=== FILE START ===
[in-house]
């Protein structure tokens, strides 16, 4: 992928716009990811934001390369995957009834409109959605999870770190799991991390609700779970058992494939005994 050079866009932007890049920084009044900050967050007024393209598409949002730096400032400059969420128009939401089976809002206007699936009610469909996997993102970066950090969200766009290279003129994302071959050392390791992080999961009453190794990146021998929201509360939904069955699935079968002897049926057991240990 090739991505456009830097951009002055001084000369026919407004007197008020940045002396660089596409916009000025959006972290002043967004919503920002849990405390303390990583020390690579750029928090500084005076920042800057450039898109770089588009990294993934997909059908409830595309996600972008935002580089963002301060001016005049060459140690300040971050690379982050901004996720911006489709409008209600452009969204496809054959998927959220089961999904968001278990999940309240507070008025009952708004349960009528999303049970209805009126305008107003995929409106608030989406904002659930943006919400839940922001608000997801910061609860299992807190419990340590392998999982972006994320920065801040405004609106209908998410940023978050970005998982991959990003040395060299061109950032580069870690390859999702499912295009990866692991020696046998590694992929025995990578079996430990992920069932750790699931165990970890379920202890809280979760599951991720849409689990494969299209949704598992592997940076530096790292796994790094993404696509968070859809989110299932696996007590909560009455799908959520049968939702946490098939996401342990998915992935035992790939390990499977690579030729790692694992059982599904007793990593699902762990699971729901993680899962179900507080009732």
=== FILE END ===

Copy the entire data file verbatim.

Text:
[in-house]
């Protein structure tokens, strides 16, 4: 992928716009990811934001390369995957009834409109959605999870770190799991991390609700779970058992494939005994 050079866009932007890049920084009044900050967050007024393209598409949002730096400032400059969420128009939401089976809002206007699936009610469909996997993102970066950090969200766009290279003129994302071959050392390791992080999961009453190794990146021998929201509360939904069955699935079968002897049926057991240990 090739991505456009830097951009002055001084000369026919407004007197008020940045002396660089596409916009000025959006972290002043967004919503920002849990405390303390990583020390690579750029928090500084005076920042800057450039898109770089588009990294993934997909059908409830595309996600972008935002580089963002301060001016005049060459140690300040971050690379982050901004996720911006489709409008209600452009969204496809054959998927959220089961999904968001278990999940309240507070008025009952708004349960009528999303049970209805009126305008107003995929409106608030989406904002659930943006919400839940922001608000997801910061609860299992807190419990340590392998999982972006994320920065801040405004609106209908998410940023978050970005998982991959990003040395060299061109950032580069870690390859999702499912295009990866692991020696046998590694992929025995990578079996430990992920069932750790699931165990970890379920202890809280979760599951991720849409689990494969299209949704598992592997940076530096790292796994790094993404696509968070859809989110299932696996007590909560009455799908959520049968939702946490098939996401342990998915992935035992790939390990499977690579030729790692694992059982599904007793990593699902762990699971729901993680899962179900507080009732």